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TONGUE IN CHEEK

The case of Cope and Willie Madisha’s beard

The case of Cope and Willie Madisha’s beard
MP and former deputy leader of Cope Willie Madisha. (Photo: Lerato Maduna / Gallo Images)

The party’s leadership battles have taken the shine off the once popular leader’s once stylish, shiny beard.

They say it’s cold outside the ANC. But if the coarse, unkempt state of embattled Congress of the People’s deputy president and MP Willie Madisha’s beard is anything to go by, then I guess it’s even safer to add: “It’s crispy dry outside the ANC.”

Madisha, who was suspended by party president Mosiuoa Lekota in 2022, after he had earlier suspended Lekota, was axed by Cope this week for what the party says were “unauthorised actions”.

But with Cope’s culture of suspensions and countersuspensions, it may just be a matter of time before Madisha unexpels himself and expels Lekota in turn. That’s just how Cope rolls, isn’t it?

The seed for this behaviour was planted back in the early days when Lekota and former security guard turned union leader turned premier, a man once known as Sam but later renamed Mbhazima Shilowa, fought over the reins of the party

In the end Shilowa chose to walk away after a bruising battle with Lekota.

With Lekota’s unyielding resolve to hold on to power and get rid of challengers, it might be advisable to rename the party ­Congress of the Person after the man from Kroonstad.

It remains unclear whether it’s the stress of the ongoing factional battles that saw him expelled by one of the warring Cope factions this week that has taken the shine off Madisha’s once celebrated beard.

Or perhaps, after losing all the perks of being in the ANC tripartite alliance leadership, he could no longer afford the expensive oils, lotions, gels and specialised pampering that kept his facial hair in tip-top condition.

Read more in Daily Maverick: ANC cadres couldn’t tolerate the competent load shedding man, so they fired him

Those in the know say that, back in the day, when the man was a member of the SACP’s Central Committee and president of Cosatu, his beard made women comrades so weak at the knees that they struggled to toyi-toyi in his presence.

Apparently this popularity made his fellow comrades envious, to the point where some plotted to have his beard shaved while he slept. Those in the know whispered that the plan was the brainchild of one comrade who had read the Afrikaans short story “Rooi­koos Willemse Is Soek”, in which a bunch of rugby-mad boere conspired to paint a drunk red-haired supporter completely black while he was out cold.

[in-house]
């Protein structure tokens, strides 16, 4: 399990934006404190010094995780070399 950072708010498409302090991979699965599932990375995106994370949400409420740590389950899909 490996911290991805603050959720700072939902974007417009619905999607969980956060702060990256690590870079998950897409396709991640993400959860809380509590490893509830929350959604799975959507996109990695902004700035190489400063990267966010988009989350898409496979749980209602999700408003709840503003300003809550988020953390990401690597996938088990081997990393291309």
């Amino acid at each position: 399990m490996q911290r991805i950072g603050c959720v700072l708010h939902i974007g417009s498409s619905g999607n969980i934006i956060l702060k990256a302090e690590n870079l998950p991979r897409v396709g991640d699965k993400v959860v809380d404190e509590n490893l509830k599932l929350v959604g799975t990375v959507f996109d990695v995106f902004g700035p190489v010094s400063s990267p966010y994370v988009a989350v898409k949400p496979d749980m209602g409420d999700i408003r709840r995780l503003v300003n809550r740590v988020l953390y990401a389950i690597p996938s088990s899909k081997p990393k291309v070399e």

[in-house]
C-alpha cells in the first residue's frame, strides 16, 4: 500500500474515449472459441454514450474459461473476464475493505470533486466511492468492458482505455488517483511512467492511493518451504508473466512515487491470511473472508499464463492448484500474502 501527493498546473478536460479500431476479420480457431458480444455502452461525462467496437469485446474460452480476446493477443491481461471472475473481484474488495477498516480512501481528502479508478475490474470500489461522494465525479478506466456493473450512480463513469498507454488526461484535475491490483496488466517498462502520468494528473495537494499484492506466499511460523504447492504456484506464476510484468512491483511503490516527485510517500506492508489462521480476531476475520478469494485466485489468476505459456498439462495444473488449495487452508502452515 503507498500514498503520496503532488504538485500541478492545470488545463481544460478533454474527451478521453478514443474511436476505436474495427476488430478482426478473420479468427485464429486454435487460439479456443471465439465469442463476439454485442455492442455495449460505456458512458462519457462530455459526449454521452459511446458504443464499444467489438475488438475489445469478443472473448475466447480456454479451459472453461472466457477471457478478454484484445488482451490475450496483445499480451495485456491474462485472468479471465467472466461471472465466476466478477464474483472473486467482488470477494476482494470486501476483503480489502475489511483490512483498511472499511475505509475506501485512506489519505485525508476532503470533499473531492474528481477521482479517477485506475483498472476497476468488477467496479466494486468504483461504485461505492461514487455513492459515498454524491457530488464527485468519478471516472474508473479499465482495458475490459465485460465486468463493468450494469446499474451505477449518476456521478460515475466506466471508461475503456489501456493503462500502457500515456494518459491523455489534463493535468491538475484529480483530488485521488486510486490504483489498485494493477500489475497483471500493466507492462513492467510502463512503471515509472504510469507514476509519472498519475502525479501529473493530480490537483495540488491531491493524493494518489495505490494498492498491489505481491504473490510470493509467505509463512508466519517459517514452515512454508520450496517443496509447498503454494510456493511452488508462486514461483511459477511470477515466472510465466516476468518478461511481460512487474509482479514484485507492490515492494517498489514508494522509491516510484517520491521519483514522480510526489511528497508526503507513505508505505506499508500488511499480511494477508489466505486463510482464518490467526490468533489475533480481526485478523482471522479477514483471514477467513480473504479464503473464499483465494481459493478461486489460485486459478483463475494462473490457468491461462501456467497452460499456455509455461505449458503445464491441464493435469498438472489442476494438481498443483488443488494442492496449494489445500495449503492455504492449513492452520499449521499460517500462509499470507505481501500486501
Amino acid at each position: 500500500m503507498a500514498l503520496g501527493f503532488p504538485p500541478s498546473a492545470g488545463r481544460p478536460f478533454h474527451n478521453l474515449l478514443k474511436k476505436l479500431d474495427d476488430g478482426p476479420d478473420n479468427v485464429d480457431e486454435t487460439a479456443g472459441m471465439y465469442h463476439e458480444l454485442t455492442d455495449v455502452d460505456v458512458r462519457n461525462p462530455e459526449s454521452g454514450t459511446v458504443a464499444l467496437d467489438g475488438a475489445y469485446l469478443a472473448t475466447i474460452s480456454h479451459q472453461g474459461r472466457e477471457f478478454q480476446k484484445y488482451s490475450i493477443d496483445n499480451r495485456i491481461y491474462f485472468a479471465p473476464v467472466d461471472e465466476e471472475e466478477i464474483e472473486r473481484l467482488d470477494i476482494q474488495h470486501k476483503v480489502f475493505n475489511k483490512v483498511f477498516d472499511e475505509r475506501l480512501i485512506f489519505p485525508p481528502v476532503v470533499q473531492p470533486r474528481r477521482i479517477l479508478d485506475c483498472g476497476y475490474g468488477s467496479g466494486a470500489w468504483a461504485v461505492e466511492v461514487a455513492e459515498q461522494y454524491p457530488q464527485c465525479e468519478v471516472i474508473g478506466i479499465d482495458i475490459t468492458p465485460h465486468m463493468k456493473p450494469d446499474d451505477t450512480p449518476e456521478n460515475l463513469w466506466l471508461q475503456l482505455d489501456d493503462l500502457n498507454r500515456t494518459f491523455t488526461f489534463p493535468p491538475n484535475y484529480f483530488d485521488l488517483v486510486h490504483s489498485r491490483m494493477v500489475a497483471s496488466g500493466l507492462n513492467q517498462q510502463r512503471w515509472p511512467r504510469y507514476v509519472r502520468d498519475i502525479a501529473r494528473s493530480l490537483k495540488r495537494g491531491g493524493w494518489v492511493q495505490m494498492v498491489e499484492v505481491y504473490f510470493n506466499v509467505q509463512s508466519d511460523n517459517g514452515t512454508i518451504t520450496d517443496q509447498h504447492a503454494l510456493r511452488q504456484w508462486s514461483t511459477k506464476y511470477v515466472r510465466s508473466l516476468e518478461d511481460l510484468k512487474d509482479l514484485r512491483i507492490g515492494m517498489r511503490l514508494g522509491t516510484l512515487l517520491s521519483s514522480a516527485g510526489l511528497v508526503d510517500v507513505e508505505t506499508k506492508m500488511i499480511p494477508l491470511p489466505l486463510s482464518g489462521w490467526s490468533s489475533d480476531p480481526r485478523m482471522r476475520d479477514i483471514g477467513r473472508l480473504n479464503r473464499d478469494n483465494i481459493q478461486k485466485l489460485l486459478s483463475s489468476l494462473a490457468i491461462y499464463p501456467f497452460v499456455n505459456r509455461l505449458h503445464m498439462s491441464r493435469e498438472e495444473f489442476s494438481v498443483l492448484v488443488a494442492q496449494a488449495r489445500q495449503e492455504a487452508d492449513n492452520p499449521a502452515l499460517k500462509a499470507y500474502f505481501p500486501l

In its short life the party has surpassed the chaotic management standards of even the most notorious taxi associations.

The conspiracy against Rooikoos went according to plan. But the one against Madisha, like many ANC alliance-conceived plans, never materialised. Another case of poor service delivery, I guess.

Bags full of trouble

Madisha’s political career has been in freefall since he was expelled from the South African Democratic Teachers Union, the SACP and Cosatu back in 2008.

He had allegedly been caught red-handed doing what politicians have become notoriously good at – failing to account for funds.

Madisha was found guilty of bringing the SACP into disrepute after he failed to disclose or account for a R500,000 alleged donation to the party by Malawian businessman Charles Modise.

The generous donor had grumbled to the party’s head honchos when his good deed was not acknowledged.

Read more in Daily Maverick: Forfeit and forget – suddenly no cadres can remember currying favour with the Guptas

Modise claimed he had given the loot to Madisha in black plastic bags. Who donates such a generous amount like he’s transporting illicit cigarettes from Beitbridge?

Anyway, Madisha claimed he had taken the cash in the boot of his car to SACP general secretary Blade Nzimande, who swore that he never received the moolah or the black plastic bags.

Madisha later found a political home in Lekota’s stokvel, um, political party. But it seems his journey there has ended as well following the announcement of his axing.

Madisha’s axing is perhaps further proof that Cope is just not coping. The party leadership has been warring since its founding 14 years ago.

To add to the ensuing confusion about who exactly isn’t suspended or axed from the party’s leadership structures, Cope’s KZN branch, reacting to the announcement of Madisha’s sacking, alleged that the party is “a distinguished political party committed to promoting democracy, equality and good governance”.

It is not clear which Cope, or which of its factions, they were referring to as being distinguished and committed to promoting democracy and good governance, when the shenanigans in the party’s leadership structures suggest it is antidemocratic.

In its short life the party has surpassed the chaotic management standards of even the most notorious taxi associations.

In decades to come, political science students will use Cope as a perfect case study of how not to run a political party, or any organisation for that matter.

With the imminent imploding of the party, maybe the likes of Madisha should consider a career as consultants specialising in advising political parties on how to destroy themselves.

If this is the end of Madisha’s political career, he may even try his hand at modelling and become the face of some of those cosmetics brands for bearded men. DM

Mr Styles is the former president of the Organisation for Stylish People of South Africa (Osposa). He is against anything and anyone unstylish.

This story first appeared in our weekly Daily Maverick 168 newspaper, which is available countrywide for R29.

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